The American workplace of the twenty-first century is in the midst of a vast transformation not unlike the Industrial Revolution of the late nineteenth century. The United States has moved from a manufacturing-based economy to a knowledge-based economy. This new era has been variously denominated the Technological Revolution, the Electronic Revolution, or the Digital Revolution. Thomas Friedman has described the transformative change as a flattening of the world. Historians will almost certainly have a name for this monumental change in the economy, which, of course, is affecting not only the United Sttttes but many other countries in the world as well. As for the new workplace, Professor Katherine Stone has described it as "boundaryless."
One of the hallmarks of this new workplace is the increasing use of electronic technology, the focus of the current symposium issue on the electronic workplace. The implications of this change are widespread and the articles included in this symposium reflect some of the areas in which the electronic revolution is affecting the workplace. While the changes have begun, they are not yet complete and we will continue to see dramatic impacts on the workplace in future years. This introduction will highlight some of the current effects on the workplace and put the articles in the symposium in the context of those changes.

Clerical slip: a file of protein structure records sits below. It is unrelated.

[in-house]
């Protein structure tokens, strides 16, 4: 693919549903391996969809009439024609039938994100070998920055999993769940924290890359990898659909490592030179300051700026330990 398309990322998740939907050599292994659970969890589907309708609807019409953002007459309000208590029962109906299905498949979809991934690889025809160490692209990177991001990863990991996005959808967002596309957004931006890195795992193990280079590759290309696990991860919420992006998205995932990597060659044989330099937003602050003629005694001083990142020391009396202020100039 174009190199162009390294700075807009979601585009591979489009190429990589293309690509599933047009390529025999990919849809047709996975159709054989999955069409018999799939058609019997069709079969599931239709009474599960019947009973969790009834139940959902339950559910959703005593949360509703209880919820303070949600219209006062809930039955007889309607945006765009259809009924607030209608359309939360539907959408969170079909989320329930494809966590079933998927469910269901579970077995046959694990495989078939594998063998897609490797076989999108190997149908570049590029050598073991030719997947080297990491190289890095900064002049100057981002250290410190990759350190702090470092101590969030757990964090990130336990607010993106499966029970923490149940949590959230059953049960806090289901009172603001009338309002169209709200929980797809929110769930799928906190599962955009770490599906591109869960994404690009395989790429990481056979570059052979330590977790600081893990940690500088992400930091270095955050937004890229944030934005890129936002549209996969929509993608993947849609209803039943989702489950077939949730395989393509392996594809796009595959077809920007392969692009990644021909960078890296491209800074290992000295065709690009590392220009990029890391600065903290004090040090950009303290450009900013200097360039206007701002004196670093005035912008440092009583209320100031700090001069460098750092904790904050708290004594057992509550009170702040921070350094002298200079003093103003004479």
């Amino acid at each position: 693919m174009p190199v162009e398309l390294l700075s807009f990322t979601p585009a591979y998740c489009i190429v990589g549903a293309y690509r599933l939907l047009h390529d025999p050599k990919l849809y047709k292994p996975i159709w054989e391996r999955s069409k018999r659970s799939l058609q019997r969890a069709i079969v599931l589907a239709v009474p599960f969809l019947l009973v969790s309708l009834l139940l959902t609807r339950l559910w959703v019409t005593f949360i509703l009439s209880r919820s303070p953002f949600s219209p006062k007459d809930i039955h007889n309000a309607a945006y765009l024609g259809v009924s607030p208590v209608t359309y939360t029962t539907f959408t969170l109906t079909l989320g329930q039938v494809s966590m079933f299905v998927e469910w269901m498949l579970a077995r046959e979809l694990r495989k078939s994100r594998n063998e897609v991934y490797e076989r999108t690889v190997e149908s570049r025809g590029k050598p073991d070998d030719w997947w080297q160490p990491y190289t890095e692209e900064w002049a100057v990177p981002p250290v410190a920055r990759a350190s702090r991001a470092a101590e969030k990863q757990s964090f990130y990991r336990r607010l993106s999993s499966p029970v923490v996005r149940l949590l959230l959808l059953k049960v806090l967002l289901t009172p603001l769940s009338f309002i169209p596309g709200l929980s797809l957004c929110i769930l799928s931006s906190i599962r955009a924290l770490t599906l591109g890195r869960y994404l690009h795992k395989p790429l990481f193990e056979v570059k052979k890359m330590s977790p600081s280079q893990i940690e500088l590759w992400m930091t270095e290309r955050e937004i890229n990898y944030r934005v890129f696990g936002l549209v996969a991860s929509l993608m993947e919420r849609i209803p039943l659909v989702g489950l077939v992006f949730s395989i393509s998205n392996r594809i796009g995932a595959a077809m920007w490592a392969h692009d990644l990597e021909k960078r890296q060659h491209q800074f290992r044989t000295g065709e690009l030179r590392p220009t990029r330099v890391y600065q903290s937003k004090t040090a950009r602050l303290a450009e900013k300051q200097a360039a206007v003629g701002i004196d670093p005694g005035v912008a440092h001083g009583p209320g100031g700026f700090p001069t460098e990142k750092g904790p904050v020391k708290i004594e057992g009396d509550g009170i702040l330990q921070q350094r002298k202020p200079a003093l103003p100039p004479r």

Ann C. Hodges & L. Camille Hébert, The Electronic Workplace, 12 Emp. Rts. & Emp. Pol'y J. 1 (2008).